If you love any of the books or authors I mentioned, go forth and continue to love them! You should love the books and the authors that you read. It's just I don't connect with them for one reason or another. This is a space place where we can be kind and respectful, ok? Ok. Now, let's have a discussion about books we don't like and band together, shall we? 

Oh, if you wanna do this tag, like all the other tags that sneak up on my blog, you are more than welcome. GO FORTH! 

Sunday 25 June 2017

#LGBTQIARead & #PrideBookClub TBR (Kinda)

So, my lovely friends George (@theGeorgeLester) and Faye (@daydreamin_star) are hosting the #LGBTQIARead on Twitter. Basically, it's a week (25th June to 1st July) where you can read LGBT+ books! I love this idea and I do have plans to do a binge on LGBT books in the future, but I got myself in a knot on what I'm reading so might not be taking part. If you guys want to, check out for more details.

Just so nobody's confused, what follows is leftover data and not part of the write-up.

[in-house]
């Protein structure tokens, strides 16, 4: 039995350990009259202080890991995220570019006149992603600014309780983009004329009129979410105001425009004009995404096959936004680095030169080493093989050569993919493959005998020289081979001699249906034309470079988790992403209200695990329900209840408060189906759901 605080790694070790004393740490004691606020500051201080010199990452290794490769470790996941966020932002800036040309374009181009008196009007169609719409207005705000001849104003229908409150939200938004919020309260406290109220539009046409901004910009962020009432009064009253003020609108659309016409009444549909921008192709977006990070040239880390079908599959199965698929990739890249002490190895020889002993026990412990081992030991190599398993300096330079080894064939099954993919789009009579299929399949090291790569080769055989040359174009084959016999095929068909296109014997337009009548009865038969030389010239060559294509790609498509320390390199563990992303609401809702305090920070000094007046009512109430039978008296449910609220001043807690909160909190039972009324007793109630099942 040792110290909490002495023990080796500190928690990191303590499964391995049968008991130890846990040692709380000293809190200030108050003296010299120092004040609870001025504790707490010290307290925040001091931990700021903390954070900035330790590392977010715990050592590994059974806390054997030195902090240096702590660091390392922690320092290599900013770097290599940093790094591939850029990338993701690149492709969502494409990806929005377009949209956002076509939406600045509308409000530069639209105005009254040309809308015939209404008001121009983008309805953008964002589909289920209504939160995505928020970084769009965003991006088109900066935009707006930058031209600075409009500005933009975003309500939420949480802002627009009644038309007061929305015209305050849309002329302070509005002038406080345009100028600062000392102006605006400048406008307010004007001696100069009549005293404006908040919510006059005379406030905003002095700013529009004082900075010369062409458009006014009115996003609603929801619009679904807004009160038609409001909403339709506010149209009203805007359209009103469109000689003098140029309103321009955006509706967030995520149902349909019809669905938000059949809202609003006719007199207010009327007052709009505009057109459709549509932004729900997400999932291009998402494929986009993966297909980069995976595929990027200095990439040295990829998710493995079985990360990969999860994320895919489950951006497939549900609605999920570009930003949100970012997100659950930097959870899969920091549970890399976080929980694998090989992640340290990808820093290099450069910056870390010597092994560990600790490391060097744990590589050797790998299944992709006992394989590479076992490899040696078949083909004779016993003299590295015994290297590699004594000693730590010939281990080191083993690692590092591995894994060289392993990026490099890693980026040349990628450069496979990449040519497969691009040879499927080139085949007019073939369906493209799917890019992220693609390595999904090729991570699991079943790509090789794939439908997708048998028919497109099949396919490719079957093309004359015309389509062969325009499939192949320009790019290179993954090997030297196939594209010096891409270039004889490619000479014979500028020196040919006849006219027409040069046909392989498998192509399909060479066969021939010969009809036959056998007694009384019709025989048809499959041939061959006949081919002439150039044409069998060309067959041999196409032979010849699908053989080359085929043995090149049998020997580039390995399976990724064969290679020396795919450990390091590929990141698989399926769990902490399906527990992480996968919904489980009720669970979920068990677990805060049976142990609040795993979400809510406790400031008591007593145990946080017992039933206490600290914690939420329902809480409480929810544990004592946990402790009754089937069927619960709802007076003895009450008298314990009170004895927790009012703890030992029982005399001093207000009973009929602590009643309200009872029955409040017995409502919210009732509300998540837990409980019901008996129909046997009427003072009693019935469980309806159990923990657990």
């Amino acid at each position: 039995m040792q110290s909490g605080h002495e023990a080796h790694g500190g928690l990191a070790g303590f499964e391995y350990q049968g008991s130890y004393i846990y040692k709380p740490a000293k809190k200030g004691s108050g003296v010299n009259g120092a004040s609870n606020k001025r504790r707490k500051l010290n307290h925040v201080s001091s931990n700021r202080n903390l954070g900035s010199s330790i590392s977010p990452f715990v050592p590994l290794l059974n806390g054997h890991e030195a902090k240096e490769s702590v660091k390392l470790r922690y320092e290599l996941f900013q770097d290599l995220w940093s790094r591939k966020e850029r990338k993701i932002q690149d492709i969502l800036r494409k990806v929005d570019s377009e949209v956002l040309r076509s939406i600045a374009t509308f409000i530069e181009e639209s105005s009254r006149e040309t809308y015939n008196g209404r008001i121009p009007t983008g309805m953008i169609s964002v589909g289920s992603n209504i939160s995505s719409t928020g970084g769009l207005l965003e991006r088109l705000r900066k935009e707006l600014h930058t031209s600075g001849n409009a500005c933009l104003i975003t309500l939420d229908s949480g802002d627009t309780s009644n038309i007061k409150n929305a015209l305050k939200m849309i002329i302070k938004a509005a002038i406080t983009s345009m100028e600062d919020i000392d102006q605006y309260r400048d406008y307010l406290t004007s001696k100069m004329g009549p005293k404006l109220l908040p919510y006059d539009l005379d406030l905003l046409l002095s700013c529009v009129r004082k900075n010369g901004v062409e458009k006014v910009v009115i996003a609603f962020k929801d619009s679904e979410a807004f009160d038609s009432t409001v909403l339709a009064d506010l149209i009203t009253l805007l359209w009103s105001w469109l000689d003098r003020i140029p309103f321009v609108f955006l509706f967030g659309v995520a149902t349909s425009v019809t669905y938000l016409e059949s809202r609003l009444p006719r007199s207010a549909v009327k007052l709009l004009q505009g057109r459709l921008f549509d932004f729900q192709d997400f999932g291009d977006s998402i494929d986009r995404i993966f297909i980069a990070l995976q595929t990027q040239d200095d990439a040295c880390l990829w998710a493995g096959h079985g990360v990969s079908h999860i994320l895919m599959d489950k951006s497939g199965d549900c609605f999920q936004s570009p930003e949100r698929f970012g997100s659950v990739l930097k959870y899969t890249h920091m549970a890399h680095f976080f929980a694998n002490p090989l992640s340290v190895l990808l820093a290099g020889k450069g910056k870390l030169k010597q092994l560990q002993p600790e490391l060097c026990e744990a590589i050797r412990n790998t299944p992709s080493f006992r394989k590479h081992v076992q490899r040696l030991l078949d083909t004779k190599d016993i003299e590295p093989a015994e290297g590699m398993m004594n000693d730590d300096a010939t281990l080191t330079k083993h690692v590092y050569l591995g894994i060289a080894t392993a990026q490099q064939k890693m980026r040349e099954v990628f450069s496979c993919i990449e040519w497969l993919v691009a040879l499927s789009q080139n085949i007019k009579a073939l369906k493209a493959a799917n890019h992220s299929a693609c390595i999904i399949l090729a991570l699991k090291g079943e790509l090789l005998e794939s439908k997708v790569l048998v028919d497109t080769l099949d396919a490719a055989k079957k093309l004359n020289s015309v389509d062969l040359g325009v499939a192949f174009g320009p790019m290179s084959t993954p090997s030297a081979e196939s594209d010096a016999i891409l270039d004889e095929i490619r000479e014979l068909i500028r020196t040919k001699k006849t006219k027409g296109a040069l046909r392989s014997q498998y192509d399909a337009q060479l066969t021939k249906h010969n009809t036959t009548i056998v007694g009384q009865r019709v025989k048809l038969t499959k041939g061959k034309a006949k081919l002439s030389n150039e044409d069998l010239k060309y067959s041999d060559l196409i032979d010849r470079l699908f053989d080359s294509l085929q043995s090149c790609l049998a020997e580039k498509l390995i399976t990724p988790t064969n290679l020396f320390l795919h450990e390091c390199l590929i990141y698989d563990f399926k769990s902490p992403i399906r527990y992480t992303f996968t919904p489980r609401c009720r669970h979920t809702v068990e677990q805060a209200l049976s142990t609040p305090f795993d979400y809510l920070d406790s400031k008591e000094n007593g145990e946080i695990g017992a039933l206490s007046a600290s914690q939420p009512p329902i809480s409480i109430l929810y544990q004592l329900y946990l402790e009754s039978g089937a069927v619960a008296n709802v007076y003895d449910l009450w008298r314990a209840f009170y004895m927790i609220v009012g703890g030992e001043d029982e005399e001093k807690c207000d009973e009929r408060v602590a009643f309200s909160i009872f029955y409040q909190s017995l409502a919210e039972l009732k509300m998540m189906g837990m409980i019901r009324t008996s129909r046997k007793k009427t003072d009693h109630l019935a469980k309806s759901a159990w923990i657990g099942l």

But, because I wanted to get involved in some way, I decided to write a fast post about some books on my TBR that are LGBTQIA. Now, I have no idea when am going to read these so don't get too excited but there are one or two I do want to read in next few weeks so keep your eyes peeled.

So, should I name some LGBTQIA books I have on my TBR? Where do I start? er...

The lovely people at Penguin Platform, who are hosting their own LGBT book club over the next few months to celebrate Pride - #PrideBookClub - and they sent me two books: Rubyfruit Jungle by Rita Mae Brown and Simon vs. The Homo Sapiens Agenda by Becky Albertalli. Both I am intrigued to read - Rubyfruit Jungle more as I have never heard of this book. But I do want to get my rear in gear and read these soon.

Another book I have on my kindle TBR (via NetGalley) is Good As You by Paul Flynn. This non-fiction (I know! I NEVER read non-fiction) follows British history over 30 years up to when same-sex marriage became legal in the UK. It's full of pop culture and reference that I can get on board with. Again, this is another #PrideBookClub read but am going to save this till last, I think, as I struggle at times with non-fiction so I don't want to rush.